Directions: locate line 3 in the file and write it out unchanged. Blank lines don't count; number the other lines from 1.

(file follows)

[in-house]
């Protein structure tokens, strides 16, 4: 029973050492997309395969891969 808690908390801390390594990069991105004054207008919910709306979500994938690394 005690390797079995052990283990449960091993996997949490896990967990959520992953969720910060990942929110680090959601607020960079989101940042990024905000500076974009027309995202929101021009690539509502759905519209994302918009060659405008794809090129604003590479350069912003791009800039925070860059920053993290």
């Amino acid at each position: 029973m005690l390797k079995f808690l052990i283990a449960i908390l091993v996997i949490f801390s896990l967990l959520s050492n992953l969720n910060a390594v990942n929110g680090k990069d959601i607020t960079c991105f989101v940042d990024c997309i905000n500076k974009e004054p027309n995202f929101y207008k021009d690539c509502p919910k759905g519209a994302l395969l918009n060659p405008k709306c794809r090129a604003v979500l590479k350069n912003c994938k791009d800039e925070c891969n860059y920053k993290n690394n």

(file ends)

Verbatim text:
């Amino acid at each position: 029973m005690l390797k079995f808690l052990i283990a449960i908390l091993v996997i949490f801390s896990l967990l959520s050492n992953l969720n910060a390594v990942n929110g680090k990069d959601i607020t960079c991105f989101v940042d990024c997309i905000n500076k974009e004054p027309n995202f929101y207008k021009d690539c509502p919910k759905g519209a994302l395969l918009n060659p405008k709306c794809r090129a604003v979500l590479k350069n912003c994938k791009d800039e925070c891969n860059y920053k993290n690394n």